Building Roller Coasters

SEASIDE HEIGHTS, NJ – NOVEMBER 01: A roller coaster sits in the Atlantic Ocean after the Fun Town pier it sat on was destroyed by Superstorm Sandy on November 1, 2012 in Seaside Heights, New Jersey. (Photo by Mark Wilson/Getty Images)

Building Roller Coasters

“The Girl in the Hotel” by Gregory French

For “The Girl in the Hotel” there were months of researching and gathering Ingredients and writing background sketches before the book was started. All my books have begun this way. I recently unpacked the manuscript boxes from the 1988 novel, “Cream of the Wheat,” with its one hundred typed index cards (Yes, as in use of a typewriter). There it all was, the design for a wicked rollercoaster ride for the readers.

The writing of all the Danser novels (the construction of the coasters) can’t begin until I’ve reviewed the ten to twenty thousand words of the Ingredients and submerged fully into the story: its theme, its cast, its Skeleton, which is the initial blueprint of the story, of therollercoaster.

There is one distinct difference between novels and roller coasters. Books rarely circle back to where the ride started (in my works, only Danser” did. Sort of).

With the Danser novels, the Skeleton is planned to a greater or lesser degree, it doesn’t much matter. Why? Because the rails, the story, always go off in their own direction as the cast and events take over.  This is one of the delights of the writing process – when the characters take the wheel and I’m reduced to a lowly member of their typing pool, another passenger along for the ride.

I hope you enjoy “The Girl in the Hotel.”

All the best,


“The Girl in the Hotel” by Gregory French

Hotel Cover for FB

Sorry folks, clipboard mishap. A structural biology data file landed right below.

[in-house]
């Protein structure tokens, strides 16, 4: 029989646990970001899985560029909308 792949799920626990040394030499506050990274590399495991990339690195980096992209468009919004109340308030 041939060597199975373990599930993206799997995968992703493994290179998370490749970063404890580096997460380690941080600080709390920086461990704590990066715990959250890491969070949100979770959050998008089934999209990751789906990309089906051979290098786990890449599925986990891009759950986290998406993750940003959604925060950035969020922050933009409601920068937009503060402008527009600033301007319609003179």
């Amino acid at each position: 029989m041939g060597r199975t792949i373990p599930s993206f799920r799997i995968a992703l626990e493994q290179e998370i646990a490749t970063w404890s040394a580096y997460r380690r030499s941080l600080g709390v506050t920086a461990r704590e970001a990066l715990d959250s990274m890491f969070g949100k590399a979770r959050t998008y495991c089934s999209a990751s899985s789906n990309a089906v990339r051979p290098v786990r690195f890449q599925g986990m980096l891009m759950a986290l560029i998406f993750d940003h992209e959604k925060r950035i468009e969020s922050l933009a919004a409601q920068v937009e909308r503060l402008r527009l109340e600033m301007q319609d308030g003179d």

Welcome to the secluded Hotel Or,deep in the jungles of coastal Mexico. The hotel is a criminal money-making machine, a sausage grinder processing elderly retirees for their savings and pensions. In walks Ed ‘Never Ever Eddie’Rang, a young and resourceful fourteen-year-old girl, who first explores the deadly hotel before being trapped in its claws.

She is up against the hotel’s owner, Constance Snapp, a cruel and clever megalomaniac with a deadly clan of gypsies assisting in her evil and murderous profiteering. The hotel is rife with murderous misfits and its permanent residents, an assortment of wealthy recluses, some still sane, others as dangerous and mad as the hotel owner.

Ed teams up with Kazu Danser, a twelve-year-old Niños Asesino (Child Assassin) on the run from the Federales. Together, the two are hell-bent on destroying the hotel and its menagerie of ghastly crimes. Vengeance fires their young hearts as they wade deeper into the machine.

Lives need to be saved.

The Hotel Or needs to beclosed down. Permanently.

Can they put the wrench to the machine, killing it forever?

Can they survive? 

Available now in Kindle eBook at:



The print version is coming soon!

“The Girl in the Hotel” Interview

Hotel Cover for FB

Amazon – New in Books (November 8th, 2018)

Gregory French Interview: “The Girl in the Hotel”


What can you tell us about your new release, The Girl and the Hotel?